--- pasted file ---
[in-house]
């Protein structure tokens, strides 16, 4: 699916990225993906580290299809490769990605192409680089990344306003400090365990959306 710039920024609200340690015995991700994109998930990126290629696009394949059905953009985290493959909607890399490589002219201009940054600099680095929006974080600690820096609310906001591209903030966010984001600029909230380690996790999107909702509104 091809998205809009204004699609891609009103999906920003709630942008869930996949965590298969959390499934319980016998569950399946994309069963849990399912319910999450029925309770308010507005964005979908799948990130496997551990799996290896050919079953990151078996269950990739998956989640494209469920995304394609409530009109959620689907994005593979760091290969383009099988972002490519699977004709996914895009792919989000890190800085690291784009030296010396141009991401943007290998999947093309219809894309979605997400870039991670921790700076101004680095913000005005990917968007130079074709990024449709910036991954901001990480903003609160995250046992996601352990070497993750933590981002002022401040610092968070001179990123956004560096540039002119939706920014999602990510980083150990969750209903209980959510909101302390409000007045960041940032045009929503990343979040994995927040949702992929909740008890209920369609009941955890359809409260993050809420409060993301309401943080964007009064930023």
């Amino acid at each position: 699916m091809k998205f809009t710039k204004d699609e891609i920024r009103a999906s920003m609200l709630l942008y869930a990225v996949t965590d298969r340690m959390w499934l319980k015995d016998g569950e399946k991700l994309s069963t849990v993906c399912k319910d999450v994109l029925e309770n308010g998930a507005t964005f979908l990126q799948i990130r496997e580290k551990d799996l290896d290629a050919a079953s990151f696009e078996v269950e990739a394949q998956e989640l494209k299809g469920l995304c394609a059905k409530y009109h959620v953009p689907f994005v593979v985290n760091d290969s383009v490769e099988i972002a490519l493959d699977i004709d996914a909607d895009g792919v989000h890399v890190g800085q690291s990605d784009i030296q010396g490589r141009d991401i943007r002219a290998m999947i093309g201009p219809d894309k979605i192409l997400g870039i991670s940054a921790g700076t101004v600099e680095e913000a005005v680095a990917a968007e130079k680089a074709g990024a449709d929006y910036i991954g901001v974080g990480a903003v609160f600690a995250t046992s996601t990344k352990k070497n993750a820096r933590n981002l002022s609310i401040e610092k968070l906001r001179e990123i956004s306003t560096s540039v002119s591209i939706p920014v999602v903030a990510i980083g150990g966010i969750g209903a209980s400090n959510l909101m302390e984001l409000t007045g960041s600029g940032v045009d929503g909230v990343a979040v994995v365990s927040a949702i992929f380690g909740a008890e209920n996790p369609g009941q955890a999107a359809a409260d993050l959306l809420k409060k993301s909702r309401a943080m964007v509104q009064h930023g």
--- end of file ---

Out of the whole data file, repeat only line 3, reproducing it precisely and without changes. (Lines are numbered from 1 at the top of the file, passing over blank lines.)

């Amino acid at each position: 699916m091809k998205f809009t710039k204004d699609e891609i920024r009103a999906s920003m609200l709630l942008y869930a990225v996949t965590d298969r340690m959390w499934l319980k015995d016998g569950e399946k991700l994309s069963t849990v993906c399912k319910d999450v994109l029925e309770n308010g998930a507005t964005f979908l990126q799948i990130r496997e580290k551990d799996l290896d290629a050919a079953s990151f696009e078996v269950e990739a394949q998956e989640l494209k299809g469920l995304c394609a059905k409530y009109h959620v953009p689907f994005v593979v985290n760091d290969s383009v490769e099988i972002a490519l493959d699977i004709d996914a909607d895009g792919v989000h890399v890190g800085q690291s990605d784009i030296q010396g490589r141009d991401i943007r002219a290998m999947i093309g201009p219809d894309k979605i192409l997400g870039i991670s940054a921790g700076t101004v600099e680095e913000a005005v680095a990917a968007e130079k680089a074709g990024a449709d929006y910036i991954g901001v974080g990480a903003v609160f600690a995250t046992s996601t990344k352990k070497n993750a820096r933590n981002l002022s609310i401040e610092k968070l906001r001179e990123i956004s306003t560096s540039v002119s591209i939706p920014v999602v903030a990510i980083g150990g966010i969750g209903a209980s400090n959510l909101m302390e984001l409000t007045g960041s600029g940032v045009d929503g909230v990343a979040v994995v365990s927040a949702i992929f380690g909740a008890e209920n996790p369609g009941q955890a999107a359809a409260d993050l959306l809420k409060k993301s909702r309401a943080m964007v509104q009064h930023g």